Filippo Brunelleschi: the protagonist of the early Italian Renaissance
Filippo Brunelleschi (1377-1466) was the true protagonist of the Italian Early Renaissance.
In 1398 he asked to be admitted as a goldsmith in the corporation of the Art of Silk of Florence. Along with Donatello, he traveled to Rome where he was struck by the majesty of buildings and the perfection of the bodies of classical sculptures.
Returning to Florence around 1415, Brunelleschi sculpted the subject of the Crucifix that is now in the inside of the Church of Santa Maria Novella in Florence. The architectural production of Brunelleschi began in 1418 when he participated, together with others, in the competition for the Dome of Santa Maria del Fiore, or the Florence Cathedral.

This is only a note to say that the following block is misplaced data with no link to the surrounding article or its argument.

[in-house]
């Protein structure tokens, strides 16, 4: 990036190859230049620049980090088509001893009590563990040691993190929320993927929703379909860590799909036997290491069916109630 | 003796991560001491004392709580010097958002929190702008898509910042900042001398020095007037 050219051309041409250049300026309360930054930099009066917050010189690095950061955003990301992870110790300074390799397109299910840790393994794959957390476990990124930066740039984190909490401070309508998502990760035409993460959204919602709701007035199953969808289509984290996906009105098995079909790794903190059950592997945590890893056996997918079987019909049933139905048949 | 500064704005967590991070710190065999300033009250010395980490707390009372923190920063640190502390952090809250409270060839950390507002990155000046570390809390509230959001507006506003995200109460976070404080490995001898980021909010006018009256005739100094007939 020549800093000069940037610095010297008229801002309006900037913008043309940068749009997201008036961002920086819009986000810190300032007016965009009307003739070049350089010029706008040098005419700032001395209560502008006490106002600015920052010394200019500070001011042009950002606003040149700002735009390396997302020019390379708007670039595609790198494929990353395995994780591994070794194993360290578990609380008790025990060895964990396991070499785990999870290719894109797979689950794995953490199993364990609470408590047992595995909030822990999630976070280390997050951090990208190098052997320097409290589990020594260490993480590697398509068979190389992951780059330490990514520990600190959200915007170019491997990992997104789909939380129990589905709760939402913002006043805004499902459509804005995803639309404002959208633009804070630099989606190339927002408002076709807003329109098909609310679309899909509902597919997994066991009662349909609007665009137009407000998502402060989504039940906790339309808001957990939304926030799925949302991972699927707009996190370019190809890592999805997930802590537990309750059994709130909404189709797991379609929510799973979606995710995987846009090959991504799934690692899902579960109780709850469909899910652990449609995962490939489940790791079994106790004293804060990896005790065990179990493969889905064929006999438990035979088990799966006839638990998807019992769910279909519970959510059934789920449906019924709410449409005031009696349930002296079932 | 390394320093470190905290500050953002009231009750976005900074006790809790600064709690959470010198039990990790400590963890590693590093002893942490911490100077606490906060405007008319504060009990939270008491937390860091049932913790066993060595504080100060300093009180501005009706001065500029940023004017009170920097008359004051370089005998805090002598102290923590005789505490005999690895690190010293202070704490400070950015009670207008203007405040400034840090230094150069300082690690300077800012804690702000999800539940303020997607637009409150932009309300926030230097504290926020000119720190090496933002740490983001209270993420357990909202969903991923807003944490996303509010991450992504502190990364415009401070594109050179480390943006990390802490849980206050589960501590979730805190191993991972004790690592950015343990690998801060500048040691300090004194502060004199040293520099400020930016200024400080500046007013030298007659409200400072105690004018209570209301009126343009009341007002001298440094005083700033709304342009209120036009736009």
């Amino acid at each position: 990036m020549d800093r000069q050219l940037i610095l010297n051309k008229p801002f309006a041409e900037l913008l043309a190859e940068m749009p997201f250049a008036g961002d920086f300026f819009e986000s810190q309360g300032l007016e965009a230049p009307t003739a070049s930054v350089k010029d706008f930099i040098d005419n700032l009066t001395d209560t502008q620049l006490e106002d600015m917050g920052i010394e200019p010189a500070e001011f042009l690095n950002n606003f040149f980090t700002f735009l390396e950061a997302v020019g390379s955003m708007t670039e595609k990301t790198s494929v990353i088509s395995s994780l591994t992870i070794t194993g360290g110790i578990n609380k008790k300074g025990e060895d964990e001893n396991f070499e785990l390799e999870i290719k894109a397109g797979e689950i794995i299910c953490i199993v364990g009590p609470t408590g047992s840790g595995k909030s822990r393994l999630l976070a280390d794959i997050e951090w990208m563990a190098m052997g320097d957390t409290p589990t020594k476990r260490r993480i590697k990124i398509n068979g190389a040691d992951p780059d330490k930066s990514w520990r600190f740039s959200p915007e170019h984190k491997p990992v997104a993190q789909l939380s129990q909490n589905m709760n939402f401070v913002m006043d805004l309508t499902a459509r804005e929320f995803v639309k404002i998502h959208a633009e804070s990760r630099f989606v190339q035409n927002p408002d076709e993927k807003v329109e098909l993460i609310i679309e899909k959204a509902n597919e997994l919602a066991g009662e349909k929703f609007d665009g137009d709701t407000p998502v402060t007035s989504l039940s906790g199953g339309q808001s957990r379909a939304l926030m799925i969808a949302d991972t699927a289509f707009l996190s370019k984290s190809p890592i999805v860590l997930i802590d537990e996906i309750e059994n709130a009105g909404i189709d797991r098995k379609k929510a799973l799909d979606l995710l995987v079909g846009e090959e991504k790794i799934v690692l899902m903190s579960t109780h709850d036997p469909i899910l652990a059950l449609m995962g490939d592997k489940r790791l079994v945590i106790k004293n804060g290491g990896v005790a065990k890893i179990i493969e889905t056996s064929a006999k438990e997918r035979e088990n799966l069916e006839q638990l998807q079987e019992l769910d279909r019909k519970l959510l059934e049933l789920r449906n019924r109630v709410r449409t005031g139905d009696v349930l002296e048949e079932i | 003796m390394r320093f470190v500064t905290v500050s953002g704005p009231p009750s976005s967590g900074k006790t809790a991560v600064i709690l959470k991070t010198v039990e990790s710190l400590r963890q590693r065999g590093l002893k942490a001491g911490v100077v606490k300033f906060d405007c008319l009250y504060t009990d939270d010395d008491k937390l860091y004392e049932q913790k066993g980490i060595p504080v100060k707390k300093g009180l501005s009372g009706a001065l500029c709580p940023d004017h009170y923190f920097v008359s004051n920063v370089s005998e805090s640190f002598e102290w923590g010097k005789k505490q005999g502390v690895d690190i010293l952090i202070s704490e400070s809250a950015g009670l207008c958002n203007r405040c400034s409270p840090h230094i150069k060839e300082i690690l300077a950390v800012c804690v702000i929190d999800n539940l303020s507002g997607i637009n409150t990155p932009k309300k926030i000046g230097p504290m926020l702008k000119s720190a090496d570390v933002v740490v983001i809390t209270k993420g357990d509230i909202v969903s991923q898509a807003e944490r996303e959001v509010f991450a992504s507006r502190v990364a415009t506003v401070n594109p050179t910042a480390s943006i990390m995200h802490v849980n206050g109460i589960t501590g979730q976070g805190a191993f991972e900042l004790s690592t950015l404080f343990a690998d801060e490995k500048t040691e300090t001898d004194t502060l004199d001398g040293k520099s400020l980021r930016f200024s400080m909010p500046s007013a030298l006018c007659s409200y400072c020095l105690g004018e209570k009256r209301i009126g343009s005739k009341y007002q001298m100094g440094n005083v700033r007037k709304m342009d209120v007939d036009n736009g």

The following year he designed the Spedale degli Innocenti and in 1421 reconstructed the Church of San Lorenzo in Florence, on behalf of the Medici family, with the wonderful Old Sacristy built between 1420 and 1427.
The last projects of Brunelleschi were the Chapel of the Pazzi (in the Church of Santa Croce), the Church of Santo Spirito and the project for the central part of Palazzo Pitti, whose accomplishments took place after his death.
Thanks to the protagonist of the early Italian Renaissance, Filippo Brunelleschi and the Medici family, Florence experienced a period of genuine revival in which the main buildings that today make the Cradle of the Renaissance were designed and built by many artists well known nowadays.
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